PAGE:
The other vehicles
On this page: DL 9706 GHV 69N HCZ 1850
Current status: Undergoing restoration.
Twenty-three Dennis Lancets (later known as the Mk 1 model) were built in Guildford for the Southern Vectis Omnibus Company between 1934 and 1936. Some were bodied by Eastern Counties in Lowestoft whilst the remainder had bodies built by Harrington of Hove, Sussex. This particular example was one of a batch of twelve bodied by Harrington, and was first registered on July 1st 1935.
The chassis is numbered 170955 and is powered by a 5.7 litre petrol engine through a four-speed sliding-mesh gearbox. The body was single-deck with rear entrance and seated thirty six passengers. Southern Vectis numbered the vehicle 516 in their fleet, although at that time fleet numbers were rarely referred to.
DL 9706 was one of a number of Dennis Lancets to be requisitioned by the War Department from Southern Vectis in April 1941. In July 1943, 516 was repurchased by the company, but it was returned in such poor condition that it was (along with five others) sent to Eastern Coach Works at Irthlingborough, Northamptonshire for rebodying in 1944. As these were new bodies on old chassis, full austerity standards were not applied, and the new ECW Series 1 thirty-five seat bodies on these vehicles had rear entrances. The body fitted to DL 9706 was numbered 8356 by ECW.
DL 9706 returned to passenger service, working alongside the rest of the class until withdrawal in 1952. It was sold to Joliffe, a dealer based in Somerton, Cowes in 1953.
By 1957, DL 9706 had been purchased by the building contractors Cheek Brothers (who are now part of Bardon Vectis) based at St. George's Down, Newport. They converted it to a mobile workshop and mess room, towing it from building site to building site. At some time, all windows were removed and panelled over.
The bus was sold in July 1965 to J A Golding, of Wellow, Isle of Wight who used it as a static workshop. It was towed to his premises by traction engine. In 1974 it was built into a shed (forming part of one wall) constructed to house a collection of preserved vehicles.
It was purchased by ourselves for preservation in November 1989, and was transported to the mainland (probably for the first time since 1944) during December. Initial work focussed on the mechanical aspects.
Views of restoration progress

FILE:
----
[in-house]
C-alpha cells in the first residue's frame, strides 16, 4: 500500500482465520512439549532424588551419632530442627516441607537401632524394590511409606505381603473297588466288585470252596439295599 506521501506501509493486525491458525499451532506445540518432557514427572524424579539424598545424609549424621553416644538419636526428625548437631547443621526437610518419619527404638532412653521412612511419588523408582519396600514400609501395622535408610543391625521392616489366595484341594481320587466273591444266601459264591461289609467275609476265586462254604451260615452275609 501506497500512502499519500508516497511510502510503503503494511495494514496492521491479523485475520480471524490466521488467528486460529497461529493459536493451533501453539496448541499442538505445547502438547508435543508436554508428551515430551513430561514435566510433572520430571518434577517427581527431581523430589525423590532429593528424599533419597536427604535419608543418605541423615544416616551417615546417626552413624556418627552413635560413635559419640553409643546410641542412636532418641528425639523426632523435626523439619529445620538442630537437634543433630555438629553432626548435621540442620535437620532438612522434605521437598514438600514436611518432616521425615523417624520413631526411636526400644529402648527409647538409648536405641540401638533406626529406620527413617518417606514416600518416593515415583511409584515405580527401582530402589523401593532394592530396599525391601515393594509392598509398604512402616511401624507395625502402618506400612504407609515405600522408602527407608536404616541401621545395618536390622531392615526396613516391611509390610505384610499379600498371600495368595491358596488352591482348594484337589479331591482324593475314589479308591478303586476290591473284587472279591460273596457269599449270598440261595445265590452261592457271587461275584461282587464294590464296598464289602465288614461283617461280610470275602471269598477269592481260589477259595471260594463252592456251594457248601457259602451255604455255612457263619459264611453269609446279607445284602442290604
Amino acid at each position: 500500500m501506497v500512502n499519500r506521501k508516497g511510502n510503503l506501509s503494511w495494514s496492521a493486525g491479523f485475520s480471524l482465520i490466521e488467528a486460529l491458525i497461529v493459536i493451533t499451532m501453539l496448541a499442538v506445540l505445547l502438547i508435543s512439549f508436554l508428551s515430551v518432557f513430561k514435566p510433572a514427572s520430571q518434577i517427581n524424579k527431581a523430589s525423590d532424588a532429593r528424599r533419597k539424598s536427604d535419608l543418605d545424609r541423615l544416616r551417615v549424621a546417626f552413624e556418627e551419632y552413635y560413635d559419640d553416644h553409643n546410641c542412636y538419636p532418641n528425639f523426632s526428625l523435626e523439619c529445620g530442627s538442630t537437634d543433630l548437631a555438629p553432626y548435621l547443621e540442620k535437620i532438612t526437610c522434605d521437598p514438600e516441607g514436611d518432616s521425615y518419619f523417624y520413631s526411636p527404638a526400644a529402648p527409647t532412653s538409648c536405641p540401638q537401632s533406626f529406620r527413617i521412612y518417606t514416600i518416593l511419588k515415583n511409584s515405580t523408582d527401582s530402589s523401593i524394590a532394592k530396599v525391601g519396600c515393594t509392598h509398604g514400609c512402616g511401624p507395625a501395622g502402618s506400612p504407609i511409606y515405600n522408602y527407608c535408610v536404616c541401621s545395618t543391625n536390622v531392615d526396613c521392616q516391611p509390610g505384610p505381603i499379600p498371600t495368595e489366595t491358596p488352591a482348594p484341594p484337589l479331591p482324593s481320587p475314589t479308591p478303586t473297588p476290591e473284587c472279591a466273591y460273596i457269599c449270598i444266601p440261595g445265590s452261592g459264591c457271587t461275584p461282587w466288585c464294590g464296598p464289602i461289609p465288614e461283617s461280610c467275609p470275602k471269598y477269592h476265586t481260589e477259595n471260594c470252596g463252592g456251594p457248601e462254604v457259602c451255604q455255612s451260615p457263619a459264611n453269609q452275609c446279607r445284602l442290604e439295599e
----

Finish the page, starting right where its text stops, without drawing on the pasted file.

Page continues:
Current status: Not in use
This Daimler Fleetline CRL6 entered service with London Transport in March 1975, a 71-seat double decker bodied by Metr0-Cammell-Weymann with front entrance andcentre exit. Although designed to be used as a one-man operated bus, this example always ran with a conductor in London Transport service.
After just over seven years service, the bus was withdrawn in 1982 and sold in January of the following year. Subsequently, it spent periods operating for Ensign on local routes in East London. Ensignbus operations were later with Front Runner Buses, and this vehicle was the last of the type in service with them. It was sold to Blue Traingle in April 1992, with whom it performed a number of duties, including sightseeing tours in London and local service operation in Newhaven.
Around 1997 it was purchased by Whipsnade Wildlife Animal Park for internal services, where it operated until 2001.
Photograph 16/6/01, copyright © Nigel Eadon-Clarke
It was purchased by ourselves in May 2002, but was unfortunately damaged on the way "home" by a large European articulated lorry reversing into it in Dunstable. The vehicle is not currently in use.
<-- scrapped 7/09 Wigley -->
This French Citroën HZ72 van is one of the 473,289 to be built between 1947 and 1982 in France, Belgium and Holland.
This particular example was built in 1977, and was registered 8147 RV 67. It was imported to the UK in 1993 and given the UK registration YKO 475S. In 2001, it was re-registered HZC 1850.
It was purchased by Gill & John Hinson in November 2001 and serves both as an interesting historic vehicle and as useful occasional transport for bus spares.
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